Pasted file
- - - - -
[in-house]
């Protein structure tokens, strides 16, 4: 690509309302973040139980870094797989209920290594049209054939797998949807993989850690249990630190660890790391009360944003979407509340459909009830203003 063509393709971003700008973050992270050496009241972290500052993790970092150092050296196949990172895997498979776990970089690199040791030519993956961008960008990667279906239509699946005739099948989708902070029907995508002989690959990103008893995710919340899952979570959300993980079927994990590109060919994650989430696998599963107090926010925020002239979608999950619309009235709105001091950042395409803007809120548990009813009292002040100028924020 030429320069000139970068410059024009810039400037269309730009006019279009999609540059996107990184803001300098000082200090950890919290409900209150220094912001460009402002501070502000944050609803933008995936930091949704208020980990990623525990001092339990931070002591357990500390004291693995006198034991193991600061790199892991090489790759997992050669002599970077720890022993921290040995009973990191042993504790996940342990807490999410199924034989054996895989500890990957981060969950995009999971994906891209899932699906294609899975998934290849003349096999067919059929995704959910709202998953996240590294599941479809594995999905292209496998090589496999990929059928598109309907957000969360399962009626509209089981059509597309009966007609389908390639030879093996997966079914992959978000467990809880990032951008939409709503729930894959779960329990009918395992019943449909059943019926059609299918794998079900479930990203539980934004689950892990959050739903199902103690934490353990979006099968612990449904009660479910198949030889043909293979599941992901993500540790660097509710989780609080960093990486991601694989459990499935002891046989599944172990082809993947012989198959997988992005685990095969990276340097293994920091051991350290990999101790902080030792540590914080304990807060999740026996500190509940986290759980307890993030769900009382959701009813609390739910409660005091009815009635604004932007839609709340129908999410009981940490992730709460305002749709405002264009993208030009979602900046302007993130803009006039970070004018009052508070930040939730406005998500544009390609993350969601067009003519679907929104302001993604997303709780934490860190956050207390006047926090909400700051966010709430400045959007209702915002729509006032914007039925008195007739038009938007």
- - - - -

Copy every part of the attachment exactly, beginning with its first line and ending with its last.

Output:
[in-house]
């Protein structure tokens, strides 16, 4: 690509309302973040139980870094797989209920290594049209054939797998949807993989850690249990630190660890790391009360944003979407509340459909009830203003 063509393709971003700008973050992270050496009241972290500052993790970092150092050296196949990172895997498979776990970089690199040791030519993956961008960008990667279906239509699946005739099948989708902070029907995508002989690959990103008893995710919340899952979570959300993980079927994990590109060919994650989430696998599963107090926010925020002239979608999950619309009235709105001091950042395409803007809120548990009813009292002040100028924020 030429320069000139970068410059024009810039400037269309730009006019279009999609540059996107990184803001300098000082200090950890919290409900209150220094912001460009402002501070502000944050609803933008995936930091949704208020980990990623525990001092339990931070002591357990500390004291693995006198034991193991600061790199892991090489790759997992050669002599970077720890022993921290040995009973990191042993504790996940342990807490999410199924034989054996895989500890990957981060969950995009999971994906891209899932699906294609899975998934290849003349096999067919059929995704959910709202998953996240590294599941479809594995999905292209496998090589496999990929059928598109309907957000969360399962009626509209089981059509597309009966007609389908390639030879093996997966079914992959978000467990809880990032951008939409709503729930894959779960329990009918395992019943449909059943019926059609299918794998079900479930990203539980934004689950892990959050739903199902103690934490353990979006099968612990449904009660479910198949030889043909293979599941992901993500540790660097509710989780609080960093990486991601694989459990499935002891046989599944172990082809993947012989198959997988992005685990095969990276340097293994920091051991350290990999101790902080030792540590914080304990807060999740026996500190509940986290759980307890993030769900009382959701009813609390739910409660005091009815009635604004932007839609709340129908999410009981940490992730709460305002749709405002264009993208030009979602900046302007993130803009006039970070004018009052508070930040939730406005998500544009390609993350969601067009003519679907929104302001993604997303709780934490860190956050207390006047926090909400700051966010709430400045959007209702915002729509006032914007039925008195007739038009938007």